Desiree Armstrong was her soror and dear friend. They still laughed about all the fun they used to have as students living in the Big Apple. So when Desiree married Lincoln Davenport and moved out to Sag Harbor to open her art gallery and help out with his Bed & Breakfast establishment, The Port, Layla and Desiree didn't see each other as often as they once did, but Layla could always find a reason to visit Sag Harbor.
She'd spent most of her summers on the Harbor. Her godmother, Carolyn, the cofounder of the Platinum Societya high class matchmaking servicemade sure that she kept an eye on her precocious daughter Melanie, and Melanie didn't go far without Layla. They'd grown up rubbing elbows with the people that the average person only saw on television and in the news. Melanie and Layla were trained in the areas of entertainment, money management, travel, fashion and knowing how to mix and mingle with anyone from the man on the street to the President of the United States. Like Melanie, Layla could speak three languages fluently and had traveled to Europe and Africa before she was eighteen. And if Layla had her way she would have married Melanie's gorgeous brother Alan even though he always thought of her as the "cute kid," and his little sister's friend.
She smiled as those good memories rushed to the surface before she hopped down from the sill, just as a truck backfired below and let off a plume of smoke into the muggy air.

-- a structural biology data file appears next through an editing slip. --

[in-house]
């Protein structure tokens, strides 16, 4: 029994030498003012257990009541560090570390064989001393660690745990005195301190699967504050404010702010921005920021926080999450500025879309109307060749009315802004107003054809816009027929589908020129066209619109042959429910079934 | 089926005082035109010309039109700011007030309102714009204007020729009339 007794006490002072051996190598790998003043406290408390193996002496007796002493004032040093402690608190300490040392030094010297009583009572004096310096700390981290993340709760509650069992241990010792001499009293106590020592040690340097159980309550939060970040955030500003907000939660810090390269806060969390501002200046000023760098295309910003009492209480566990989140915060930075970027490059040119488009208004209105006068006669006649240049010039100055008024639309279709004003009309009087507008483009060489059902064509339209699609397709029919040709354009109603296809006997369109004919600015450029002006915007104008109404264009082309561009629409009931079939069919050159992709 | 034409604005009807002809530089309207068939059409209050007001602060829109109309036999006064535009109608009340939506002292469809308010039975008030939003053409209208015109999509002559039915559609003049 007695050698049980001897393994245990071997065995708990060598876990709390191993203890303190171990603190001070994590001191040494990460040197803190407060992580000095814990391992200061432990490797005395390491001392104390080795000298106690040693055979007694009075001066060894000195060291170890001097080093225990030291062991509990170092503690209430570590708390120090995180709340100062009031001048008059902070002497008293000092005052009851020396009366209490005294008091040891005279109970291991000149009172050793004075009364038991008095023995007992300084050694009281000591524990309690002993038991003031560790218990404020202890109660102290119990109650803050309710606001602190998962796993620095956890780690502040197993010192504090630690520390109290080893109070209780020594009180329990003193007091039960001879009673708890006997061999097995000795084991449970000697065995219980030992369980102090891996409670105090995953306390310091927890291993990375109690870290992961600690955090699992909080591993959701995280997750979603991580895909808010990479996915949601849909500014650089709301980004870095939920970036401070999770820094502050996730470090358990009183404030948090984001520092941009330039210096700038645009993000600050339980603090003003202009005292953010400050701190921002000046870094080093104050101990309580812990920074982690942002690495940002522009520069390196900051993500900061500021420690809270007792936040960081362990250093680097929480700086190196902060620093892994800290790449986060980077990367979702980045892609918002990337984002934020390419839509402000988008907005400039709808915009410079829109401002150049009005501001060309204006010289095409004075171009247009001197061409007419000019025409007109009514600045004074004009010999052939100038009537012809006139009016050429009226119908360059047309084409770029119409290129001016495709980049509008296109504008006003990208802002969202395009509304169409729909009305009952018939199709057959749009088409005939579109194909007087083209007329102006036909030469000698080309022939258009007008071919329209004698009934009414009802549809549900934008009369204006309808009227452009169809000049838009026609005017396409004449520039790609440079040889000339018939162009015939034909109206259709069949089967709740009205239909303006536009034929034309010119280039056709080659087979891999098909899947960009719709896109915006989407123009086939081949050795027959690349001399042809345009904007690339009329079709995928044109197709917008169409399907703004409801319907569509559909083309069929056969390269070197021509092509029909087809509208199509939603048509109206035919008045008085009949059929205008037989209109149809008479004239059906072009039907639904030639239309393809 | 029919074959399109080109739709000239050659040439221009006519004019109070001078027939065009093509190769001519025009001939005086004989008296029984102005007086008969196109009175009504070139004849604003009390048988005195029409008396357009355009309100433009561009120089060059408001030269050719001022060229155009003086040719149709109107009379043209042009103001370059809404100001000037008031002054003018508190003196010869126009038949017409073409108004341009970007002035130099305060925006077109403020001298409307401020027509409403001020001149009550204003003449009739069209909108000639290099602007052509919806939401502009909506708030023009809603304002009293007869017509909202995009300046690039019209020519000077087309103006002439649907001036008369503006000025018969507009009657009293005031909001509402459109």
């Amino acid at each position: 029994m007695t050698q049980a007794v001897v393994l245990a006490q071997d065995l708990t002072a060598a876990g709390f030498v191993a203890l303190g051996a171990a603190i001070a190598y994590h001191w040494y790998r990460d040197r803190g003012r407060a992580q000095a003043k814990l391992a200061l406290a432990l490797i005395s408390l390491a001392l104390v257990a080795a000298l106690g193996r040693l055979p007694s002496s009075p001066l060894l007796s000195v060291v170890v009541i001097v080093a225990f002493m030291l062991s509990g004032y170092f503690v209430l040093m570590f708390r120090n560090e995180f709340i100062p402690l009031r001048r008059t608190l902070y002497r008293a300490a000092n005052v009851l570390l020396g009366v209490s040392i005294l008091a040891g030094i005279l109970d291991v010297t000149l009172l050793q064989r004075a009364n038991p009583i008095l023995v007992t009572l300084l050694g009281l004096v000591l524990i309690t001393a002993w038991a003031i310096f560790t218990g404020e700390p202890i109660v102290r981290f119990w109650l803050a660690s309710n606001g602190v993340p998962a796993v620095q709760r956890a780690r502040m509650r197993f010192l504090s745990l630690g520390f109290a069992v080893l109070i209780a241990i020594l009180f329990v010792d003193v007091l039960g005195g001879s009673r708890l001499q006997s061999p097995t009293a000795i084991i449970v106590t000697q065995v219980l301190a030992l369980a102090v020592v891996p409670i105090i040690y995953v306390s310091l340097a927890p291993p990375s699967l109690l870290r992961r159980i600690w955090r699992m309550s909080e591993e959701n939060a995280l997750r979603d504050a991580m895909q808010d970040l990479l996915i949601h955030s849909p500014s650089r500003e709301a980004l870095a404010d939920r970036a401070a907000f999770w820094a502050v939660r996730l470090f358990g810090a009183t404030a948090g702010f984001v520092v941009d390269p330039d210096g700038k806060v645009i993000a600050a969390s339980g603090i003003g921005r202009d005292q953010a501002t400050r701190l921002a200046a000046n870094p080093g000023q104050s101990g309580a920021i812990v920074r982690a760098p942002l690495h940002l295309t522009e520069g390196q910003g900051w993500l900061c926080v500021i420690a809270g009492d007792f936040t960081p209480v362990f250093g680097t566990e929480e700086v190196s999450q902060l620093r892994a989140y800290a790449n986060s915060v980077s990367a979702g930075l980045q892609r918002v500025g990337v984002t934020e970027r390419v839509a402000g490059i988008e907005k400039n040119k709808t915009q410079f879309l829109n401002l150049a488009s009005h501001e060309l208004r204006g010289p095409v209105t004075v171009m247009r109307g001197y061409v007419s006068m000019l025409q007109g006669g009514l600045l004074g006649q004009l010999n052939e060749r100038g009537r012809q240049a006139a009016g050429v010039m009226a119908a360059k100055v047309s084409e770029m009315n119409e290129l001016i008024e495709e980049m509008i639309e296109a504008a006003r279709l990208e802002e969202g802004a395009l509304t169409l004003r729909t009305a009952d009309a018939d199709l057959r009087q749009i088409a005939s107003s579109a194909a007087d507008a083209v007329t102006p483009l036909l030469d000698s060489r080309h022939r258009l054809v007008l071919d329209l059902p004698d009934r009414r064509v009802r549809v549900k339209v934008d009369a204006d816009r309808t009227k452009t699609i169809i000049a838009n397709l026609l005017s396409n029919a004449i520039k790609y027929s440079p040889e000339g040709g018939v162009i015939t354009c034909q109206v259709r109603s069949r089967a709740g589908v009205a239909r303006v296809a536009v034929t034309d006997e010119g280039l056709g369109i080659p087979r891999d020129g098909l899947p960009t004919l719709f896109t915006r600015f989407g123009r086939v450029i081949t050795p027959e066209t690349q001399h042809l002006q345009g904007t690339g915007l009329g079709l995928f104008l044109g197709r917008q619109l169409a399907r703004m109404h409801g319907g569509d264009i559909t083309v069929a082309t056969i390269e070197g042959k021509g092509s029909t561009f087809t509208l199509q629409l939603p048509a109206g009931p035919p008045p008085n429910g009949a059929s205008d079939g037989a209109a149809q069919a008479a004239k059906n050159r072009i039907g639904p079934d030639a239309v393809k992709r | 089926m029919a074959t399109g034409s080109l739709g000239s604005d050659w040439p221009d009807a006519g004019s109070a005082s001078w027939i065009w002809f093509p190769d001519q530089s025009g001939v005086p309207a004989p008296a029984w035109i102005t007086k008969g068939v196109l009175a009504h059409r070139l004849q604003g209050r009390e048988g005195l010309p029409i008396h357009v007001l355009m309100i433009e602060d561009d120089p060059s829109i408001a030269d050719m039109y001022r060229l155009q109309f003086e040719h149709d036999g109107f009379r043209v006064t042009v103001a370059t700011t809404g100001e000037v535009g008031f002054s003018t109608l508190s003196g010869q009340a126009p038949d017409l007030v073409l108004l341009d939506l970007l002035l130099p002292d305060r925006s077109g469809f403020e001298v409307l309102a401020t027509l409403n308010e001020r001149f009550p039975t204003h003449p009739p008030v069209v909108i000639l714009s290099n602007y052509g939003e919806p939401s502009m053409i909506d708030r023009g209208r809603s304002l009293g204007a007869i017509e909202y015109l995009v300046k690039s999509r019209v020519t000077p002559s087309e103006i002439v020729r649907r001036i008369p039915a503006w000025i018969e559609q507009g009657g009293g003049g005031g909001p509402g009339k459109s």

Yes, it would be great to get away. A change of scenery, hanging with her girls and enjoying a blowout party was just what she needed.
"I think you should stay for the summer," Desiree was saying while she held the cell phone between her jaw and shoulder and adjusted a painting on the wall.
"Girl, the whole summer! You have got to be kidding. I have
stuff up here to take care of."
"Yeah, right. What stuffa hostess job?"
"I have clients. They'll miss me," she said, trying to sound convincing.
"I have a beach full of clients for you and you know Melanie will hook you up. Besides, when was the last time that the three of us had a chance to spend some real time together?"
Layla thought about the tempting offer. But the truth was, both of her girls were married; Desiree to Lincoln and Melanie to Claude. She would be the proverbial fifth wheel. Her chest tightened as images of what could have been flashed for an instant in front of her.
"I don't know, Desi," she said slowly, teetering on the brink of relenting.
Desiree blew out a puff of frustration. "Well, whatever you decide to do is fine. I think you're blowing a perfectly good vacation."
"Where would I stay for the entire summer?"
"Right here at The Port."
"Desi, come on. What about your guests? The summer is the busiest season. You need all of your guesthouses."
"True, but you wouldn't be a guest."
"What are you talking about?"
"You would be a summer employee."
"I thought you said this was my vacation." She chuckled.
"Look, what if you stayed in one of the cottages and paid your way by offering massages to my guests? I've had a spa set up for months with no one to really run it. It would be a major perk. And you get to keep the tips!"
Layla burst out laughing. Desiree always had some kind of plan. "Let me think about it."